And, the reviews online are nothing but good – I can see why.
I’ve used the Suomy MX for 3-hour endurance races.
The first thing you notice is the weightless feel. It weighs a ridiculously low 1000g/1kg (depending on size).
Let’s bear in mind that even at the $150-400 mark, you’ll expect your MX helmet to be weighing 1.5kg-1.9kg.
The second thing I noticed is the breathability. In a 3-hour race your gonna’ sweat, but it felt a lot more manageable in the MX Jump than the lower end O’Neal I usually use.
If you’re looking for a lightweight helmet that’s safe, and reasonably priced; the Suomy MX Jump is for you.
Our Pick For: Lightest Motocross Helmet
5. O’Neal Series 3 & Series 5 SRS
I’ve had a couple of O’Neal helmets and I’ve been impressed with them. From looking at their specs, and my person experience, they feel undervalued.
The O’Neal Series 3 retails for just over $100, and the higher-end O’Neal Series 5 SRS retails for just under $200.
6. Arai VX-Pro 4
Arai have been top of this game for a while. The problem is, they top the price charts too. No doubt, the Arai VX-Pro 4 is an awesome lid, but it weighs in at over $600!
So, it’s for those that are not on a budget.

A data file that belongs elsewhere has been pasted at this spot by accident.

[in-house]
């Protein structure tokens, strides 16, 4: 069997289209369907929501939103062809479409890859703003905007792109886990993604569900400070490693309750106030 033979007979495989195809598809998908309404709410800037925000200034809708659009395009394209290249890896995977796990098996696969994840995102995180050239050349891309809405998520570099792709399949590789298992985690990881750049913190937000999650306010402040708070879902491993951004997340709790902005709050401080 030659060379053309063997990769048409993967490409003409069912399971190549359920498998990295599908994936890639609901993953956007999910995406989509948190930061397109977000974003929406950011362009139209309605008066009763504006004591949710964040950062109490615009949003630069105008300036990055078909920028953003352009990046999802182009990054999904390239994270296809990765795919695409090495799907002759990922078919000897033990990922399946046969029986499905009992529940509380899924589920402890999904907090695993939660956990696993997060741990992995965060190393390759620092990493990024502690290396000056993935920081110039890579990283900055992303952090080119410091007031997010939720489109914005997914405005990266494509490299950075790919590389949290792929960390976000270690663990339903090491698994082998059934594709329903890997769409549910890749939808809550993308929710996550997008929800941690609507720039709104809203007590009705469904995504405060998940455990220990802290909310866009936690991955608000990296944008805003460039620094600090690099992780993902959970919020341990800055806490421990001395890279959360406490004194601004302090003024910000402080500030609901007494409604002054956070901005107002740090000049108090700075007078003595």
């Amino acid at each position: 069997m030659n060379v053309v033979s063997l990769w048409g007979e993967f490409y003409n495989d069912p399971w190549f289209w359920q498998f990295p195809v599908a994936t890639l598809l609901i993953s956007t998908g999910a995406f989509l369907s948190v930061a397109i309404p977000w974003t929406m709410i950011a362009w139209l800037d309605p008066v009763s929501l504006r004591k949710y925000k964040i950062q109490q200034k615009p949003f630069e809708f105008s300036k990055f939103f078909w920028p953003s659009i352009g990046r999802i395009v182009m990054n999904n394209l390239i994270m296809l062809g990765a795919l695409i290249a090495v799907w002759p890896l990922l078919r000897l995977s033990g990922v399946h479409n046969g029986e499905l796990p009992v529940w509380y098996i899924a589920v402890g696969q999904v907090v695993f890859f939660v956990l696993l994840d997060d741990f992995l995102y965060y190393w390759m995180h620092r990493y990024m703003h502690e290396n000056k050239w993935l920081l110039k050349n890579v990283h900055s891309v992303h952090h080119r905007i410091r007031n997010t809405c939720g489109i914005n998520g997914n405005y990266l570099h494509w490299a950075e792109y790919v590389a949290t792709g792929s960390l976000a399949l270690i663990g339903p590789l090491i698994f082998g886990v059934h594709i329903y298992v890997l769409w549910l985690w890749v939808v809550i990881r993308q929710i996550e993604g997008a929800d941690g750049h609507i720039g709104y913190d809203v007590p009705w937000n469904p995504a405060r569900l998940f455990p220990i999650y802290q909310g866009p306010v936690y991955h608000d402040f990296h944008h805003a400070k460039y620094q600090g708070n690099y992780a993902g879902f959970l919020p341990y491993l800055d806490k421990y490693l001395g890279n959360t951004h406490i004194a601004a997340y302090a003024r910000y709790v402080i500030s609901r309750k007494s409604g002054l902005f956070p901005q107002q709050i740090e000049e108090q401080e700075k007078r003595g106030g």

Why You Shouldn’t Buy A “Cheap” Motocross Helmet
Only the best motocross helmets on the market will meet certain safety standards.
I know it’s tempting to purchase a cheap motocross helmet in the $40-50 range, but don’t; it’s just not worth the risk.
Many of you will have seen Ken Roczen’s big crash at Anaheim 2 2017.
And, then his message on Instagram afterwards.
There’s no way you walk away from crashes like that with a $50 lid. And, that’s why we’ve detailed the best motocross brands below. Even if you don’t take onboard specific helmet recommendations, it’s worth sticking to these brands.
Different countries have different standards to make sure only the safest helmets are approved. Most racing organisations won’t let you race if you don’t have a helmet that meets these safety standards.
For example, in the UK, we have a motocross association called the ACU. They offer an ACU Gold Stamp to all helmets that meet certain criteria.
Over in the USA, helmets need to meet standards such as DOT, Snell M2005, Snell M2010 or ECE R22-05.
Realistically, any reputable manufacturer will offer the relevant safety mark as standard (i.e. you don’t need to buy a top of the range model to get the safety mark).
Best Motocross Helmet Brands
Below is a list of the best motocross helmet brands.
Prices vary. If you get a 1-year old model (i.e. not second hand, just last year’s design) you could be paying as little as $90.
For the high-end brands and their brand-new model, you could be looking anywhere up to $750.
- 6D Helmets
- Fly Racing
- Fox Racing
- JT Racing
- Troy Lee Designs
Motocross Helmet Sizing Chart
It’s important to get the right fit and therefore the right size helmet. Helmet sizing from different manufacturers will be similar, but not always the same.
Here’s an example of a motocross helmet sizing chart from Bell that gives a rough estimate of what size helmet you’ll need.
Thanks for reading our buyer’s guide to the safest, lightest and best motocross helmets on the market, within a budget.
If you’ve not already, head on over to our Complete Beginner’s Guide To Motocross.
Oh, and don’t forget to sign up to our email newsletter.